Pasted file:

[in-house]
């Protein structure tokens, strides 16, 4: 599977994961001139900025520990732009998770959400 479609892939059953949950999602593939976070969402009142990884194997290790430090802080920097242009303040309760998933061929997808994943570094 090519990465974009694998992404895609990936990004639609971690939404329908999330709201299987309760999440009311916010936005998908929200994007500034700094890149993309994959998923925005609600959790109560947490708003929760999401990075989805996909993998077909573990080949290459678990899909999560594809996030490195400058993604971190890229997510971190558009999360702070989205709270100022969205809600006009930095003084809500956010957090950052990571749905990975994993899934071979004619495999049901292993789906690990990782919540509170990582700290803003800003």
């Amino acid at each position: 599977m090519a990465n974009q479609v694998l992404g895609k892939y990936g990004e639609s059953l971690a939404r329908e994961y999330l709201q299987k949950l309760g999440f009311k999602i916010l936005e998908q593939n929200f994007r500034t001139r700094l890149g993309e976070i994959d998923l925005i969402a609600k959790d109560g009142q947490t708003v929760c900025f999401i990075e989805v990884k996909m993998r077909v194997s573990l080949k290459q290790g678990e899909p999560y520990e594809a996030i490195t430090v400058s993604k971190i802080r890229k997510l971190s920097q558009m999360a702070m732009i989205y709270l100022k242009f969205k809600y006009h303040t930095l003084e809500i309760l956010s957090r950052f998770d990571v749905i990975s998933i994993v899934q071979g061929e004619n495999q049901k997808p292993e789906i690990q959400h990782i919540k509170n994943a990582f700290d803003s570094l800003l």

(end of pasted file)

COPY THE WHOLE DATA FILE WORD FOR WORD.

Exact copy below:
[in-house]
């Protein structure tokens, strides 16, 4: 599977994961001139900025520990732009998770959400 479609892939059953949950999602593939976070969402009142990884194997290790430090802080920097242009303040309760998933061929997808994943570094 090519990465974009694998992404895609990936990004639609971690939404329908999330709201299987309760999440009311916010936005998908929200994007500034700094890149993309994959998923925005609600959790109560947490708003929760999401990075989805996909993998077909573990080949290459678990899909999560594809996030490195400058993604971190890229997510971190558009999360702070989205709270100022969205809600006009930095003084809500956010957090950052990571749905990975994993899934071979004619495999049901292993789906690990990782919540509170990582700290803003800003």
């Amino acid at each position: 599977m090519a990465n974009q479609v694998l992404g895609k892939y990936g990004e639609s059953l971690a939404r329908e994961y999330l709201q299987k949950l309760g999440f009311k999602i916010l936005e998908q593939n929200f994007r500034t001139r700094l890149g993309e976070i994959d998923l925005i969402a609600k959790d109560g009142q947490t708003v929760c900025f999401i990075e989805v990884k996909m993998r077909v194997s573990l080949k290459q290790g678990e899909p999560y520990e594809a996030i490195t430090v400058s993604k971190i802080r890229k997510l971190s920097q558009m999360a702070m732009i989205y709270l100022k242009f969205k809600y006009h303040t930095l003084e809500i309760l956010s957090r950052f998770d990571v749905i990975s998933i994993v899934q071979g061929e004619n495999q049901k997808p292993e789906i690990q959400h990782i919540k509170n994943a990582f700290d803003s570094l800003l």